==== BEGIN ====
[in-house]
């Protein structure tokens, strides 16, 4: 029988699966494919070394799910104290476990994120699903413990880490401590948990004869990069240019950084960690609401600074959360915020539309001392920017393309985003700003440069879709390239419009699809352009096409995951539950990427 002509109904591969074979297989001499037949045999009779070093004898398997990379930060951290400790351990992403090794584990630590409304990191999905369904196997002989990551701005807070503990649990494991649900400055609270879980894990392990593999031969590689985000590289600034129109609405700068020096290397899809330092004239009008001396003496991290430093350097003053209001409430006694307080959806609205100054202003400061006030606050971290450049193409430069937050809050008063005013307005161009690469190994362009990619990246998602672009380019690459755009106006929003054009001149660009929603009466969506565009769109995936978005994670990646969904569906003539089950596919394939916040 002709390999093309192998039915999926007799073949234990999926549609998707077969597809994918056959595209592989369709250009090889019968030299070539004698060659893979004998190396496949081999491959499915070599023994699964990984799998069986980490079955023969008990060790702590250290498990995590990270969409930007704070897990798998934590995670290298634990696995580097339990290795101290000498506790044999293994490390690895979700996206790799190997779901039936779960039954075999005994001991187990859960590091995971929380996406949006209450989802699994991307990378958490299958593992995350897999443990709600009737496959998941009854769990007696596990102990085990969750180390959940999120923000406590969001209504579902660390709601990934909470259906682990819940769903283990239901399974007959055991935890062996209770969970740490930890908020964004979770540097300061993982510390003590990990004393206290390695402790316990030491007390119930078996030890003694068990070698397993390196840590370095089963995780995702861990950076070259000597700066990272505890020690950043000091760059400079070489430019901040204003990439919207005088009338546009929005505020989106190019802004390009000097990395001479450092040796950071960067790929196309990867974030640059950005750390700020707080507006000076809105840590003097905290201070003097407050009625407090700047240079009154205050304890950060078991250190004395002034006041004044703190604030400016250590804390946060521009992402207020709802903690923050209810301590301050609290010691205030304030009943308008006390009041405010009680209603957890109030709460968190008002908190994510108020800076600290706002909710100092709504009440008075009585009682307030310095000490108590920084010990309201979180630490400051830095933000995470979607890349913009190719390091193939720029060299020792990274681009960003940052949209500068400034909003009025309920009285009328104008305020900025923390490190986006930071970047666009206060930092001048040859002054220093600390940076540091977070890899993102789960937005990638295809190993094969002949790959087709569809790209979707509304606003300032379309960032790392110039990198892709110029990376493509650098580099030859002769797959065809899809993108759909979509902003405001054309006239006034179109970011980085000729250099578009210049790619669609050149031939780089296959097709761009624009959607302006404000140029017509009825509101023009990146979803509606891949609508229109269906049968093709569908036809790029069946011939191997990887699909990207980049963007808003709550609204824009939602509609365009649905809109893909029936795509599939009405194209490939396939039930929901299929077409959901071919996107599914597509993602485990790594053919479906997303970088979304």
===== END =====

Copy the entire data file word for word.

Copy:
[in-house]
């Protein structure tokens, strides 16, 4: 029988699966494919070394799910104290476990994120699903413990880490401590948990004869990069240019950084960690609401600074959360915020539309001392920017393309985003700003440069879709390239419009699809352009096409995951539950990427 002509109904591969074979297989001499037949045999009779070093004898398997990379930060951290400790351990992403090794584990630590409304990191999905369904196997002989990551701005807070503990649990494991649900400055609270879980894990392990593999031969590689985000590289600034129109609405700068020096290397899809330092004239009008001396003496991290430093350097003053209001409430006694307080959806609205100054202003400061006030606050971290450049193409430069937050809050008063005013307005161009690469190994362009990619990246998602672009380019690459755009106006929003054009001149660009929603009466969506565009769109995936978005994670990646969904569906003539089950596919394939916040 002709390999093309192998039915999926007799073949234990999926549609998707077969597809994918056959595209592989369709250009090889019968030299070539004698060659893979004998190396496949081999491959499915070599023994699964990984799998069986980490079955023969008990060790702590250290498990995590990270969409930007704070897990798998934590995670290298634990696995580097339990290795101290000498506790044999293994490390690895979700996206790799190997779901039936779960039954075999005994001991187990859960590091995971929380996406949006209450989802699994991307990378958490299958593992995350897999443990709600009737496959998941009854769990007696596990102990085990969750180390959940999120923000406590969001209504579902660390709601990934909470259906682990819940769903283990239901399974007959055991935890062996209770969970740490930890908020964004979770540097300061993982510390003590990990004393206290390695402790316990030491007390119930078996030890003694068990070698397993390196840590370095089963995780995702861990950076070259000597700066990272505890020690950043000091760059400079070489430019901040204003990439919207005088009338546009929005505020989106190019802004390009000097990395001479450092040796950071960067790929196309990867974030640059950005750390700020707080507006000076809105840590003097905290201070003097407050009625407090700047240079009154205050304890950060078991250190004395002034006041004044703190604030400016250590804390946060521009992402207020709802903690923050209810301590301050609290010691205030304030009943308008006390009041405010009680209603957890109030709460968190008002908190994510108020800076600290706002909710100092709504009440008075009585009682307030310095000490108590920084010990309201979180630490400051830095933000995470979607890349913009190719390091193939720029060299020792990274681009960003940052949209500068400034909003009025309920009285009328104008305020900025923390490190986006930071970047666009206060930092001048040859002054220093600390940076540091977070890899993102789960937005990638295809190993094969002949790959087709569809790209979707509304606003300032379309960032790392110039990198892709110029990376493509650098580099030859002769797959065809899809993108759909979509902003405001054309006239006034179109970011980085000729250099578009210049790619669609050149031939780089296959097709761009624009959607302006404000140029017509009825509101023009990146979803509606891949609508229109269906049968093709569908036809790029069946011939191997990887699909990207980049963007808003709550609204824009939602509609365009649905809109893909029936795509599939009405194209490939396939039930929901299929077409959901071919996107599914597509993602485990790594053919479906997303970088979304």